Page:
Yesterday, I drove by a church with a billboard that said, “Discover the bread of life or you’re toast.” It’s a threat: If you don’t live a particular way, you will be punished, and harshly punished, probably in a fiery pit of damnation and pain. For eternity.
Here are some other examples of what we’ll call “billboard evangelism”:
- “Turn or burn.”
- “Stop, drop, and roll doesn’t work in hell.”
- “There’s no air conditioning in hell.”
- “Are you against Jesus? There will be hell to pay.”
- “If you think it’s hot in the summer, imagine hell.”
There are numerous issues with these types of billboards. The first is how they use church speak to try and reach a population who has no idea how to read church speak. If you were raised in church, you understand the image of Jesus as the bread of life because you have most certainly heard many sermons and pre-communion monologues that discuss this idea. On a billboard, describing Jesus as the “bread of life” removes it from that context and strips it of its meaning, impact and gravitas. It’s like trying to speak to someone in a language they don’t understand.
This goes for many other phrases often heard inside a sanctuary. To the outside world, they just don’t make sense. These might include:
- “Lay down the yoke of burden.”
- “Pray for a hedge of protection.”
- “Give your heart to Jesus.”
- “Free redemption inside.”
If you were raised in church, you can explain what all of these mean, but you’re not the target audience.
Billboard evangelism also tends to deploy the threat of hell. Given who billboard evangelists are trying to speak to, it’s a poor incentive for attending church or picking up a Bible. Parents know the worst way to motivate their children is by using a phrase like, “If you don’t get in the car right now so we can go to the store, we’re going back into the house and turning up the heat to its highest setting and you are going to receive a spanking, and by the way, this punishment will last forever and you will never get to go to the store again.”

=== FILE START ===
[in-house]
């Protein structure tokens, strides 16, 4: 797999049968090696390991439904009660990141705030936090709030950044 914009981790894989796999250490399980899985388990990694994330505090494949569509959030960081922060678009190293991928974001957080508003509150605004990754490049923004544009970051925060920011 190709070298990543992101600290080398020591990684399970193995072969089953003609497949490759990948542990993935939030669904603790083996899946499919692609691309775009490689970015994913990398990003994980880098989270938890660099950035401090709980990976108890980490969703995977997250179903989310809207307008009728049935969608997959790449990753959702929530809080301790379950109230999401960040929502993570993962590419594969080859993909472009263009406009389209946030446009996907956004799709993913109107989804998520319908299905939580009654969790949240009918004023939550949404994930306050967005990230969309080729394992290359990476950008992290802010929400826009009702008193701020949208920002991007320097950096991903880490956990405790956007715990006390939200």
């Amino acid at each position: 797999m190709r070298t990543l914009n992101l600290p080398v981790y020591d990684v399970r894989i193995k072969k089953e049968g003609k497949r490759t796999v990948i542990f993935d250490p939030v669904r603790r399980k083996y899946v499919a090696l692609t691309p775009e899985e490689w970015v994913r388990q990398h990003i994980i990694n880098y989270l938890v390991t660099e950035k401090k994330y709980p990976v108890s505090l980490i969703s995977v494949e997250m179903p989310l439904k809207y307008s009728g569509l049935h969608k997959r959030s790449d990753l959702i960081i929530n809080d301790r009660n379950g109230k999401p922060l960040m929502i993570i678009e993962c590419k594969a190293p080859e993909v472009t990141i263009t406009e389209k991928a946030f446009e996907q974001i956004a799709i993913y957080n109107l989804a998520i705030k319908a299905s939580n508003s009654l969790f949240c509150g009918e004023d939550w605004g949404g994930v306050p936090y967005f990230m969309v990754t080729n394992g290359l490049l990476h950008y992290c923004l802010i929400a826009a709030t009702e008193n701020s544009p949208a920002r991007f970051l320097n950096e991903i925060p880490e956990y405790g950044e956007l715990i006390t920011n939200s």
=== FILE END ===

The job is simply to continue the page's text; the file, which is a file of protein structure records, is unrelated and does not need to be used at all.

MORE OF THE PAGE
Is that really who we imagine God to be? Is that really who we want other people to imagine God to be? If a Christian really believed the unbelievers in their life were going to spend eternity in hell, that idea in and of itself inspires motivation to reach out to those non-Christians. After all, if hell is real, then about 7 in 10 people on Earth are in serious trouble. Why would we reduce that to a joke on a sign?
And if that’s the case, what’s being done about it? Why are we making jokes about Hell?
There is a better message. Instead of pointing toward condemnation, we should be pointing toward a better alternative to what people might be seeing in their day-to-day lives. We should be pointing toward unconditional love—the most unconditional love ever.
People might not understand church speak and they might be turned off by images of hell, but people do understand connecting to other human beings. Reaching lost people shouldn’t be left up to billboards, it should hinge on personal relationships.
Church billboards shouldn’t be warnings, they should be invitations: “Come join us. We think you’re awesome.” And once new people are inside the church, they should feel welcome because of how true that message turned out to be. That’s when they’re ready to hear about the bread of life.